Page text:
Foreign energy policy is a key strategic priority for the Russian Federation. Its efforts in this area are not only helping to forge mutually beneficial trade links, but also ensuring energy security for the country and its partners. The implementation of international projects is strengthening the position of Russian companies in markets of interest, and raising the general level of competitiveness in the Russian energy industry. Furthermore, international cooperation in energy is helping to address current challenges in economic policy:
• Creating common energy markets within the Eurasian Economic Union
• Establishing the legal and political conditions in Europe for the smooth transit of Russian energy resources
• Developing transport infrastructure, reducing transit risks, and ensuring the competitiveness of Russian fuels
• Improving the efficiency of economic integration with countries in the Asia-Pacific region and increasing the supply of energy resources to growing Asian markets
• Promoting Russian interests in the outcomes of high-level multilateral events
Issues for discussion:
• The globalization of markets and globally responsible energy policy mutual influence and problems?
• Foreign energy policy as a system of long-term priorities and actions. The need to coordinate efforts to ensure predictability in global energy development.
• Russian foreign energy policy in a new environment: traditional and new directions.
• Alternative views of Russias role in global energy. New drivers behind traditional areas of foreign energy policy.
• Cooperation between Russian and foreign energy companies what are the new roles and mutually beneficial prospects?
• The priority of economic viability in a time of sanctions. Attempting to work with foreign partners to adapt to negative conditions.
• Cooperation at the level of international organizations positioning Russia and its potential contribution to a sustainable energy future?
• The role of old (OPEC, IEA) and new (IRENA, GECF) international organizations in the energy sector. Increasing the role of multilateral cooperation formats.
Developing Renewable Energy Sources in Russia: Scaling Up and Exporting Technology
Thanks to a systematic state policy and the active approach taken by leading companies, domestic renewable energy development is gaining momentum with every passing year. The number of new renewable energy facilities being commissioned is increasing, and these are smoothly taking their place in the national power grid and in isolated energy regions. New domestic technologies are being developed. Photovoltaic cells based on advanced Russian heterostructure technology have entered production this year. A number of major players have now entered the wind power sector, and have announced their intentions to localize high-tech manufacturing in Russia. International cooperation in science and technology is expanding rapidly, enabling the development of Russian renewable energy technologies that are in demand both at home and abroad. As a result, Russian renewable energy players are announcing plans to enter export markets. The Russian renewables sector as a whole is transitioning to a new phase of development. What position in Russias energy mix will renewable sources occupy after 2024 and in the longer-term strategic perspective? What are the factors influencing the development of renewables in different sectors: on the wholesale and retail electricity and power markets, in distributed generation, and at the household level? In what areas should efforts be concentrated to achieve integrated development in the renewables sector, and how can state support for the sector be transformed accordingly? What practical steps must be taken to ensure the continued development of Russian technologies and the export of solutions based on them? Who could become an ally of Russian scientific and technological centres and manufacturers of equipment for sale on the European, Asian, and American markets?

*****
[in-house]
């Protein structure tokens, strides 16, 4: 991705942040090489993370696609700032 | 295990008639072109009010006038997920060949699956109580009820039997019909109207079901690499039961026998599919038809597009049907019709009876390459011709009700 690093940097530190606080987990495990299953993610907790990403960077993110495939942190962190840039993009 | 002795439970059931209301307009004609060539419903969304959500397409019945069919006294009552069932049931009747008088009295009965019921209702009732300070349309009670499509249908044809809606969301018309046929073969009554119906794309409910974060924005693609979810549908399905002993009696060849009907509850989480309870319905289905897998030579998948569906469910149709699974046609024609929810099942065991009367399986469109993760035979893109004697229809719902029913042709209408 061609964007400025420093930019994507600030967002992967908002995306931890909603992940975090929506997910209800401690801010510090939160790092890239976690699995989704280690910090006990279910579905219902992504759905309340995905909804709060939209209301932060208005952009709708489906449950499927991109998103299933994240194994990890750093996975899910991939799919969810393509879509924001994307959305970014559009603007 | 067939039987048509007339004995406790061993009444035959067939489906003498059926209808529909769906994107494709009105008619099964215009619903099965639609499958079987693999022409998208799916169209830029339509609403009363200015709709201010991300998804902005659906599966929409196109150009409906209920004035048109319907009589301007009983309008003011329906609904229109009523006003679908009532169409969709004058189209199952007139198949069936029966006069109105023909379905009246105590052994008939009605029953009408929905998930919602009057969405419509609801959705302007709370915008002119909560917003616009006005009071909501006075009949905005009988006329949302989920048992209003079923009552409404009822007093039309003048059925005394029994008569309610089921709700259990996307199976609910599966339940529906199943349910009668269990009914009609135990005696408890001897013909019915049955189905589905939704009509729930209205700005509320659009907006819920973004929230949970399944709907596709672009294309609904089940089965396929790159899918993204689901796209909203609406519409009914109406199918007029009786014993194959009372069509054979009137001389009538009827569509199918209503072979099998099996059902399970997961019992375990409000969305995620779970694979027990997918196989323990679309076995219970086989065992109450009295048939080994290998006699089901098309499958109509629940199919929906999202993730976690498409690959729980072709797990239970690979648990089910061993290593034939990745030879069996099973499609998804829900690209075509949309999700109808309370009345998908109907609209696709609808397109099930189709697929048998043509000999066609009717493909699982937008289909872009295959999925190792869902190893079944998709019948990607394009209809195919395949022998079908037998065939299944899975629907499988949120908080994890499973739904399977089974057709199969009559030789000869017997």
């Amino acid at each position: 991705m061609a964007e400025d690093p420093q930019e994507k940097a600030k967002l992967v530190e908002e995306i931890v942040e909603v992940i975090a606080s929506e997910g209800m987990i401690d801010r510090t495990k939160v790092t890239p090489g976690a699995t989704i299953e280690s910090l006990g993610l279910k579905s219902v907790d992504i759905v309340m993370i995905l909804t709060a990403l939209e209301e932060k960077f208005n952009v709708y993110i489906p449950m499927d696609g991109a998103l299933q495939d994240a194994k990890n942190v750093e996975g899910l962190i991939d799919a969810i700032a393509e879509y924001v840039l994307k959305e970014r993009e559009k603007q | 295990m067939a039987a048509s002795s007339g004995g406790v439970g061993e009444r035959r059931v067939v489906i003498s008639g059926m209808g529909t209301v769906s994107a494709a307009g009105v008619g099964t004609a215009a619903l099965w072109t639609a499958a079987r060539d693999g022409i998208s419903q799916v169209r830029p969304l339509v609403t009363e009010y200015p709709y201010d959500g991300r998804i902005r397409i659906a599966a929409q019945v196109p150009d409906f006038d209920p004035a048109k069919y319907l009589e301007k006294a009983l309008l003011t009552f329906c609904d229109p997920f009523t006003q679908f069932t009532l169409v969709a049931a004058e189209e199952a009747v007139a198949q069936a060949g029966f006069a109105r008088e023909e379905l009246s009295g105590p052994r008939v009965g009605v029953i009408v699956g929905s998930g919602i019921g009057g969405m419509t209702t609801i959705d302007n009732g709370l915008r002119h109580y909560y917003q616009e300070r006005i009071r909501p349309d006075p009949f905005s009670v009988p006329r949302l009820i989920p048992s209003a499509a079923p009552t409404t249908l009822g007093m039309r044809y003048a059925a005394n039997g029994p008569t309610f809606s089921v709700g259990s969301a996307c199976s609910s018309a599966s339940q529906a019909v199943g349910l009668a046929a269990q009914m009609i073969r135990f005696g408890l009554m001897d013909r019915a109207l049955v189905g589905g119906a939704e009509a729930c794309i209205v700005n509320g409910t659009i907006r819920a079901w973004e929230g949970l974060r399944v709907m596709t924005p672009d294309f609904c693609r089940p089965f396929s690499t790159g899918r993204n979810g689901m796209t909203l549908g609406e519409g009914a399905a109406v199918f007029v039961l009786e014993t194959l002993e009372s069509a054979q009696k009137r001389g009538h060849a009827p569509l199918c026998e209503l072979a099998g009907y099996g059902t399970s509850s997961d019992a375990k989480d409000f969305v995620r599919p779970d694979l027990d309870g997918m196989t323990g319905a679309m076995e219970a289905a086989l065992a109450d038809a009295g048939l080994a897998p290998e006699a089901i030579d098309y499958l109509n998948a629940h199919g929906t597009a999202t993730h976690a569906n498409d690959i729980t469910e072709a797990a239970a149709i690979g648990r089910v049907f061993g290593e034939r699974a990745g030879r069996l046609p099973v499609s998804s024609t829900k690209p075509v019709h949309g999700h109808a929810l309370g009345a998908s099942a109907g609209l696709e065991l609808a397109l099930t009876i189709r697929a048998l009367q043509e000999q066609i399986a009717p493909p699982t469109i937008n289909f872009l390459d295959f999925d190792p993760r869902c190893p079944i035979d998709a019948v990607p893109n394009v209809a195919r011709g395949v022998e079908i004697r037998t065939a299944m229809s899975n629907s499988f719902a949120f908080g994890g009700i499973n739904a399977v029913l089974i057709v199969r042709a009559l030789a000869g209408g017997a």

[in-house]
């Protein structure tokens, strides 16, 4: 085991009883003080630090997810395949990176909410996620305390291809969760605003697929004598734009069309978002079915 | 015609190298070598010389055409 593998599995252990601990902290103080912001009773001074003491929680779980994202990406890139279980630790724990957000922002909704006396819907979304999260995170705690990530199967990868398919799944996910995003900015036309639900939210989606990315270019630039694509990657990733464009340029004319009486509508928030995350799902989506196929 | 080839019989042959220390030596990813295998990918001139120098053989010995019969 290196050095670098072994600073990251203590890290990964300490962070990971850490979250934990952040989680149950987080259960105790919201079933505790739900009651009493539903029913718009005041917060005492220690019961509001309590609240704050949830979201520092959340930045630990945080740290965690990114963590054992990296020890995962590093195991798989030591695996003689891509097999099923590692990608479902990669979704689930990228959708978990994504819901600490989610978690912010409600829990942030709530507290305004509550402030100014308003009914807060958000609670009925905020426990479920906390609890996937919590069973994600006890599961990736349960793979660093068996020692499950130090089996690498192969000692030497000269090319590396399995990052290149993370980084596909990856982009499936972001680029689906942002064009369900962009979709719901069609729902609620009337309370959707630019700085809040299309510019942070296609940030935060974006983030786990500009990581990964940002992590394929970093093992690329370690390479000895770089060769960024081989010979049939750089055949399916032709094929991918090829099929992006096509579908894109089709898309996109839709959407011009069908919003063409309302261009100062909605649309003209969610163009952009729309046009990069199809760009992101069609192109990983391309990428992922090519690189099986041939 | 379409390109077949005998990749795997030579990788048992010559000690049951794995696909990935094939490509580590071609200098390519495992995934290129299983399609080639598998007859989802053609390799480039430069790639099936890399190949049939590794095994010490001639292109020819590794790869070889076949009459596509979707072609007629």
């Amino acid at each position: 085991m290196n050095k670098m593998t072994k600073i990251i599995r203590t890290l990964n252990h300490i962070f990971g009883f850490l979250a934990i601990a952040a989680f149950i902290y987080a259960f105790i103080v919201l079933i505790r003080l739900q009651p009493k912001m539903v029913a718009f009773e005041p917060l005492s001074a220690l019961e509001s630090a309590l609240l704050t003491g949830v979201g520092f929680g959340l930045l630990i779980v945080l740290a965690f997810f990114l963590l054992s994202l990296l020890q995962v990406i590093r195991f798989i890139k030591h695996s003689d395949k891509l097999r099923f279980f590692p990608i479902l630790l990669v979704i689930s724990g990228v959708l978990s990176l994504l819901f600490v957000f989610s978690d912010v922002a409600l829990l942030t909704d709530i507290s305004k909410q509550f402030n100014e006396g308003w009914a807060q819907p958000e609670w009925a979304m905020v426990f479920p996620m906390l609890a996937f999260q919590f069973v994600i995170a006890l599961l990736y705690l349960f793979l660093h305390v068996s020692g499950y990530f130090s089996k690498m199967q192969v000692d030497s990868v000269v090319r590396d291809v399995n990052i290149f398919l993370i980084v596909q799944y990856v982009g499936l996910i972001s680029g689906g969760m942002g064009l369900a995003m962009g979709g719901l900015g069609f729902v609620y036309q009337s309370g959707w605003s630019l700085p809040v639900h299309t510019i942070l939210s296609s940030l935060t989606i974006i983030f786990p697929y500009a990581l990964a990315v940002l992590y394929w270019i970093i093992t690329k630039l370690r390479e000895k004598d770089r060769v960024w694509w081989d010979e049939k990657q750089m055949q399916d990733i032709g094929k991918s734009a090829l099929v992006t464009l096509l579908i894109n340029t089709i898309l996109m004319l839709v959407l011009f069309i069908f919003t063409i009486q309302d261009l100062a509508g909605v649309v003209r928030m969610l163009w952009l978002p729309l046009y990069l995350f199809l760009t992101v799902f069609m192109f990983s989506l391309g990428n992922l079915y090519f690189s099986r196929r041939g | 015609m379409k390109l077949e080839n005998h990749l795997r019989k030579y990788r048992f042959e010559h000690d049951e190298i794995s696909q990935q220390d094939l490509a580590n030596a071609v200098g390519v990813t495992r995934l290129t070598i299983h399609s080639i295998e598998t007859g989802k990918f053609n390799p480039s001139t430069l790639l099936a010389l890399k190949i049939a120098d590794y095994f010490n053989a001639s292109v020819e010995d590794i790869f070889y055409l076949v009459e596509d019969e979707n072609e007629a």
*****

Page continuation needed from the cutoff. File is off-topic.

Open Session of the Housing Reform Assistance Fund Supervisory Council
The Housing Reform Assistance Fund engages with the challenges of providing state support to resettle citizens from emergency housing, modernize communal infrastructure, implement energy-efficient technologies, and improve energy conservation in the housing and utilities sector, including by carrying out major repairs on apartment buildings. However, its period of operations is drawing to a close. Continuing to engage with these challenges in the long term, while taking into account the need to attract private funding to meet the goals of modernizing the housing and utilities sector as a whole, is at the heart of the present-day agenda for the sector and everyone involved in it. What has the Housing Reform Assistance Fund achieved in terms of developing the sector? What successes have been seen so far? Does the sector require continued state support? Who will implement this, and how? Is it important to create a separate development institute for the housing and utilities sector? What tools should be used to ensure the continued development of the sector? How can the investment climate in the sector be improved and private capital attracted to address these fundamental problems? During this open session, the Housing Reform Assistance Fund Supervisory Council plans to discuss the basic outcomes of the Funds efforts to engage with the challenges described, together with proposals from expert working groups on improving the investment climate in the Russian housing and utilities sector between 2018 and 2025, and to devise approaches and proposals for further development in the sector.